Taking corrective action for purposes of an agency protest, means that the Agency has chosen to re-evaluate proposals, re-enter discussions, or some other aspect of the source selection process.  Bidders are not always happy with the actual agency corrective action. However, the question becomes what legal avenues are available to the challenge it.Challenging GAO Agency Protest & Taking Corrective Action

Taking Corrective Action – The Rule

As a general rule, in negotiated procurements, federal contracting officers have broad discretion when taking corrective action where the agency determines that such action is necessary to ensure a fair and impartial competition. 

When challenging the government’s corrective action in a bid protest, one must understand that the government also has discretion in the area of corrective action when deciding the scope of proposal revisions.

  • There are circumstances where an agency may reasonably decide to limit revisions that offerors make to their proposals. 
  • Sometimes, taking corrective action could mean only having bidders in the competitive range subject to re-evaluation.

Tip: As a practical matter, you may want to watch for agency arguments that the amendment merely clarified the requirements.

Procedural Considerations

When you file your protest, a fast way for the Agency to remove the case from GAO’s jurisdiction is taking corrective action.  

  • GAO will then dismiss the case as academic.  
  • This may, or may not help your situation as the unsuccessful bidder.  

Oftentimes, government contractors will later find out that the corrective action did not address the original bid protest allegations. When there are multiple protests, and the Agency elects to take corrective action, contractors should keep watch for the underlying agency’s subsequent decision.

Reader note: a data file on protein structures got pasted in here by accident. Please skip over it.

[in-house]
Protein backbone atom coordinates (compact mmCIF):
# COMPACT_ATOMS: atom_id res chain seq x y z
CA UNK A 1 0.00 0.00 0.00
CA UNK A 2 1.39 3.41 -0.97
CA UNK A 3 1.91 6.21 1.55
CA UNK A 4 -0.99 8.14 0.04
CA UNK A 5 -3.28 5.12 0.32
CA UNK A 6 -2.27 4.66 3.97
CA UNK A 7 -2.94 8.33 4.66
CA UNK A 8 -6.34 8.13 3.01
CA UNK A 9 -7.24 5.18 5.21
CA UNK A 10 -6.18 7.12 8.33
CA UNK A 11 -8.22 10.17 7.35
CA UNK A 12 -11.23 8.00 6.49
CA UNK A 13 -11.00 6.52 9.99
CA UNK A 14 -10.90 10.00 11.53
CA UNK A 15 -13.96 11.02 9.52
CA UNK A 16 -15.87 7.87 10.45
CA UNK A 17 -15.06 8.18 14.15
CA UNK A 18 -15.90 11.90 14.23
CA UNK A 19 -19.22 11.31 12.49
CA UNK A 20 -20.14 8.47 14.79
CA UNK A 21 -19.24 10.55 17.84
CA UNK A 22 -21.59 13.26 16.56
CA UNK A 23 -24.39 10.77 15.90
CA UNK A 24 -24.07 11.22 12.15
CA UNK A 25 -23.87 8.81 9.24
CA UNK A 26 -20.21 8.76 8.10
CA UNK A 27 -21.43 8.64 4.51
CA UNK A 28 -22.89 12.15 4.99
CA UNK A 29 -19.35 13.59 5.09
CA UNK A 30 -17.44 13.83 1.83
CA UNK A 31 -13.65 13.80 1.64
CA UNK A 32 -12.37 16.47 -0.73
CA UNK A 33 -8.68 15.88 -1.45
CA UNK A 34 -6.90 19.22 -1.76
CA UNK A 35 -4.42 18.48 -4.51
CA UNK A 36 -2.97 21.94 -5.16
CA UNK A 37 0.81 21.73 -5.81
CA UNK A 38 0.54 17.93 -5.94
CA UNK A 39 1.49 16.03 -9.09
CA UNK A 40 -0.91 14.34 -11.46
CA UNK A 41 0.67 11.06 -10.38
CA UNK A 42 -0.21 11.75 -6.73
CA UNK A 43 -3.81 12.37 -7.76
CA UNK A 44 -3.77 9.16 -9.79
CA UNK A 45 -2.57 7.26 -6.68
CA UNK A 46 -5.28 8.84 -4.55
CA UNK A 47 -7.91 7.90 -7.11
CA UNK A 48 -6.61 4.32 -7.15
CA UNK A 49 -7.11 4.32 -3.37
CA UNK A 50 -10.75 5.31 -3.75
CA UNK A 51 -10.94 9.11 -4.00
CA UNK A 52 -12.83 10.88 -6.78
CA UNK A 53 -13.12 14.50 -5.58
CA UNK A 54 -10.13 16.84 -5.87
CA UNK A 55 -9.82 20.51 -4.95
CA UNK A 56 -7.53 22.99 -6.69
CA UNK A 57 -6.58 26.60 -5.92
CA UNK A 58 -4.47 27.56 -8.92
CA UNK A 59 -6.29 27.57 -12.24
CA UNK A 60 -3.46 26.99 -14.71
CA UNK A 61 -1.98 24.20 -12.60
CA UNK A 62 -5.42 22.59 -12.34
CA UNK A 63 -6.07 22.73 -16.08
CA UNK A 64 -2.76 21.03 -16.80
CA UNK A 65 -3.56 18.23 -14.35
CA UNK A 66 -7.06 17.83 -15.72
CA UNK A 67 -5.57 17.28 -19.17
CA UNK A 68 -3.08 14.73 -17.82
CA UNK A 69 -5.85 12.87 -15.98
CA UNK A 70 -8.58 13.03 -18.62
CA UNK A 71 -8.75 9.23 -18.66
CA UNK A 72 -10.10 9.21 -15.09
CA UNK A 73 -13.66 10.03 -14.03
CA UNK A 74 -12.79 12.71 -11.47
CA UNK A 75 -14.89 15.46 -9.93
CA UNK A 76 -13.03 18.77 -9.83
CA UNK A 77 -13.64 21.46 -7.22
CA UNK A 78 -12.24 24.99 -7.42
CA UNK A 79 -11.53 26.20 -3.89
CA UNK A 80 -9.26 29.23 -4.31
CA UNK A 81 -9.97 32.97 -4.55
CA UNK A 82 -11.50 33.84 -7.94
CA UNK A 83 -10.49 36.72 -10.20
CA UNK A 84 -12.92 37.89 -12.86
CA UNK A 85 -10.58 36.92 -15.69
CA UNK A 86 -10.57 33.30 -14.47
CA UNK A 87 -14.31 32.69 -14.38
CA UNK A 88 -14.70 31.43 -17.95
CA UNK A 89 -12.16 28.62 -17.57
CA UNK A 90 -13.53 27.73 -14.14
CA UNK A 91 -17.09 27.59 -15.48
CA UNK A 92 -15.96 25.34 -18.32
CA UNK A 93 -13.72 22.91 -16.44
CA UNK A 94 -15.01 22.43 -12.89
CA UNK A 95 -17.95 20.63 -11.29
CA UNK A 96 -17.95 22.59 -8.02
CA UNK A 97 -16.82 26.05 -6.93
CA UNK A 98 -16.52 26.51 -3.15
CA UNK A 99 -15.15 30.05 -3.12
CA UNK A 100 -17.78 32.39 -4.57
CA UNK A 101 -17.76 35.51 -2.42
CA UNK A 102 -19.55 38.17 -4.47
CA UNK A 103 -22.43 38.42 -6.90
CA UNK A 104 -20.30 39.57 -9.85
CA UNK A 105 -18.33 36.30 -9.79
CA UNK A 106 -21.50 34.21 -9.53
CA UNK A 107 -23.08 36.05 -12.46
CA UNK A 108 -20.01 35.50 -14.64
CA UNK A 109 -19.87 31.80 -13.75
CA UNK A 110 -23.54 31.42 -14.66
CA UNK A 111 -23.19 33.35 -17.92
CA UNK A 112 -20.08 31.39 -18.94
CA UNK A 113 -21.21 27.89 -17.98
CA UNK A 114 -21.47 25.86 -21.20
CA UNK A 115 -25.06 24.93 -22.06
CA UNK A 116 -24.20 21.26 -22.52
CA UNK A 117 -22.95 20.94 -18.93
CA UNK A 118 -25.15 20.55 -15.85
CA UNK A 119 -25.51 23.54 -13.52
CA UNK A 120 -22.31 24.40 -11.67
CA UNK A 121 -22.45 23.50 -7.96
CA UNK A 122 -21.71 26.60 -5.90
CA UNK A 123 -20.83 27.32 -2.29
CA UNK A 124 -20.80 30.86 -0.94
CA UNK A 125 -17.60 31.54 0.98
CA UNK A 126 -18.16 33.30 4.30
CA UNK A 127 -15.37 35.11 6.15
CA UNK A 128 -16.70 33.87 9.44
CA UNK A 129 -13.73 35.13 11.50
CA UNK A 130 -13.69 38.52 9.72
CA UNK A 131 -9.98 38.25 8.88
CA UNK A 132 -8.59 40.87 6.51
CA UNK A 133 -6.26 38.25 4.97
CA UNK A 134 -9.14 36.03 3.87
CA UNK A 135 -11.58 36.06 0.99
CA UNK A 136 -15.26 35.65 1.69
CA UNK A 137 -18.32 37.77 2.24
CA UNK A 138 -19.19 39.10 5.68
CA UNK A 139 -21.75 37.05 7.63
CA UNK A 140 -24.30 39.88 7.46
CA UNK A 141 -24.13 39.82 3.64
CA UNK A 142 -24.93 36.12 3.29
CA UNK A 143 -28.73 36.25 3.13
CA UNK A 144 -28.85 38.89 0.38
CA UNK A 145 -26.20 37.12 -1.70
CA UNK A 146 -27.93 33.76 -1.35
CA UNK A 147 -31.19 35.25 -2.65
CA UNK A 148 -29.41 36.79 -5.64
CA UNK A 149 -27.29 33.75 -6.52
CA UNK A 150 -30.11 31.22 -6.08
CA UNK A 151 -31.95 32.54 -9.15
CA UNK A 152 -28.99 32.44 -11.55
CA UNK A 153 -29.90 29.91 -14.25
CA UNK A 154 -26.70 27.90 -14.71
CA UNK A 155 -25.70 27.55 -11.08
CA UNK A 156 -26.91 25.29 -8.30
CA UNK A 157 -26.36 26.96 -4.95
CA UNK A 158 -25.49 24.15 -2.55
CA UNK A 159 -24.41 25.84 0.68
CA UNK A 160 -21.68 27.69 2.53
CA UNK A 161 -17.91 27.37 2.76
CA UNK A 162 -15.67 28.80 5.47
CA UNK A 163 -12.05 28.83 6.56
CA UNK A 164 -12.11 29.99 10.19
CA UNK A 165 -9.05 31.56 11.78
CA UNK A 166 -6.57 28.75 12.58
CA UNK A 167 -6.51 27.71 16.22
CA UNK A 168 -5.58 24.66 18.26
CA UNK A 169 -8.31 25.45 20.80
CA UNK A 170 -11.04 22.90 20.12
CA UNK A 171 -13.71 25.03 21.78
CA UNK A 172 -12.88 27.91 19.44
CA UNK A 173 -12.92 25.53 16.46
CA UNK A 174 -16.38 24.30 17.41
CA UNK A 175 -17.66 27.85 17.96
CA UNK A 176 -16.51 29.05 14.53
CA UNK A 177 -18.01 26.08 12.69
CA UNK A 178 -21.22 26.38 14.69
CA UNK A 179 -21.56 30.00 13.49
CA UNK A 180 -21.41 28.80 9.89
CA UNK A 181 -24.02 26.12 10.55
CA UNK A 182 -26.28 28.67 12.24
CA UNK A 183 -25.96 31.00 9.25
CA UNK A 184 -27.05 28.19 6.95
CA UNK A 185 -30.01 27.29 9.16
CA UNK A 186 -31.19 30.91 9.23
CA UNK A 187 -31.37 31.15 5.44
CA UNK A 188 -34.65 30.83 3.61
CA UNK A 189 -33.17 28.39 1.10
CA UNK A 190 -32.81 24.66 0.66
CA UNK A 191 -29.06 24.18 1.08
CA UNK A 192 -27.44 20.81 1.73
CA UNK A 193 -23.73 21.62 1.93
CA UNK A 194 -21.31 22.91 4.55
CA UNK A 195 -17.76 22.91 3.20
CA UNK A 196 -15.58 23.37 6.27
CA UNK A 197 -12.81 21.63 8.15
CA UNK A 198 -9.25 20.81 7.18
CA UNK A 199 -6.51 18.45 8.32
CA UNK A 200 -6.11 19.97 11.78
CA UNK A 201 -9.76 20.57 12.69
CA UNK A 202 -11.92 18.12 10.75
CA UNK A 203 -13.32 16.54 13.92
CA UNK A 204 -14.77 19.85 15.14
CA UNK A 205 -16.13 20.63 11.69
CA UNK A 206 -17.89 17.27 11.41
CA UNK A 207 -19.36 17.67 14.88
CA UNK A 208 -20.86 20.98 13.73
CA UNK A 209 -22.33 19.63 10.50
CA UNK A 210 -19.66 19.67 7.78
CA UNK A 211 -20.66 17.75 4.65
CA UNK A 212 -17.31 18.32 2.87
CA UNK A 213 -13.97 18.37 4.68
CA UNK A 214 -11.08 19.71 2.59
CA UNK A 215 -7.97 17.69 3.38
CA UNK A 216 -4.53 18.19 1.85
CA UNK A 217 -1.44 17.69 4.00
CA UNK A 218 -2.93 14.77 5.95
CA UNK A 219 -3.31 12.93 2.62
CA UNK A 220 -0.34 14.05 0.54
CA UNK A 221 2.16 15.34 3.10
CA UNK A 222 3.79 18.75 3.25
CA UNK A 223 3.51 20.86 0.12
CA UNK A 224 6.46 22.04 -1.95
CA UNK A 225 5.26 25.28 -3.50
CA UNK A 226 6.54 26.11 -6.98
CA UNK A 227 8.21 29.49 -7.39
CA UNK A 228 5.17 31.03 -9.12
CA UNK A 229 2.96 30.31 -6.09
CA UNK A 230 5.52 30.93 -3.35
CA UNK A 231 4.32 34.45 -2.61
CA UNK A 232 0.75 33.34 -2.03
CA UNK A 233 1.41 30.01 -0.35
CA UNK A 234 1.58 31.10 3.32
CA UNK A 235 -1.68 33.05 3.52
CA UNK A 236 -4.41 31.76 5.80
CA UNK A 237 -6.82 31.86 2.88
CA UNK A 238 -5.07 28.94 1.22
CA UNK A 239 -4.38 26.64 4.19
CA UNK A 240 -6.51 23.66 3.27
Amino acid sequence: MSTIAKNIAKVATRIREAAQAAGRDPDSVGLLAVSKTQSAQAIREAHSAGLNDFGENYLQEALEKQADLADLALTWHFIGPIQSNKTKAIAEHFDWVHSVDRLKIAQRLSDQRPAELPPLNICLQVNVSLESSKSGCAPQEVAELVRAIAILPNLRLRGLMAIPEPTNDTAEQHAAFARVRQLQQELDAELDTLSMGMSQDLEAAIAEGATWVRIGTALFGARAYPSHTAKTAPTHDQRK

• Oftentimes, another protestor’s allegations may force corrective action.
  • Watching to see if the agency actually addresses your original concerns is essential.

Is the Agency Taking Corrective Action Legally Sufficient?

As a reminder, the Agency taking corrective action only has to be reasonable.  Insufficient agency actions can be present if the Agency ultimately still impacts your ability to compete on fair and equal footing.

The focus is now what the agency does afterwards. Many government contractors relax their position when they see agencies taking corrective action because they may not be familiar with relevant bid protest law.

  • If the contracting agency takes an action that is not favorable to you, then you have to file a new protest.
  • You should not ask to reopen the old case. Instead, you have to file a new protest action.

Although the agency has broad discretion when taking corrective action, such discretion does not go unchecked. Especially when there were material changes to the solicitation requirement.

  • If the agency’s corrective action materially changes the terms of the solicitation, you should be given consideration to readjust your proposal.
  • When it comes to analyzing corrective actions in a GAO agency protest, the general rule is that offerors should be permitted to revise all aspects of their proposal, absent a reasonable basis proffered by the agency for limiting revisions.

After The Agency Takes Corrective Action, When Does GAO Step In? When challenging government’s  action in a GAO agency protest, GAO will not question an agency’s decision to restrict proposal revisions when it takes corrective action so long as it is reasonable in nature and it remedies the established or suspected procurement impropriety.

Is the solicitation change material? When challenging the agency’s corrective action,  materiality is an essential piece of your legal position. One key indicator is to see whether an agency amendment changes the previous source selection evaluation criteria.

GAO has ruled that the  FAR instructs that when an agency issues a new solicitation in response to a protest, the agency should provide to offerors in the competitive range from whom revised proposals are sought any  “[i]nformation provided to unsuccessful offerors in any debriefings conducted on the original award regarding the successful offeror’s proposal.” FAR sect. 15.507(b)(2), (c)(1).

Tip: When challenging the government’s corrective action in a bid protest, you should always make it clear that you would have revised your proposal if given the opportunity.

Tip: When attacking agency corrective action, your bid protest lawyer should show why the corrective action is unreasonable and does not remedy a specific procurement impropriety.

GAO  has ruled it be fundamental that where an agency materially changes the solicitation’s evaluation scheme, offerors must be given a reasonable opportunity to respond to the revised scheme; otherwise, the statutory requirement to notify offerors of the criteria upon which their offers will be evaluated is meaningless.

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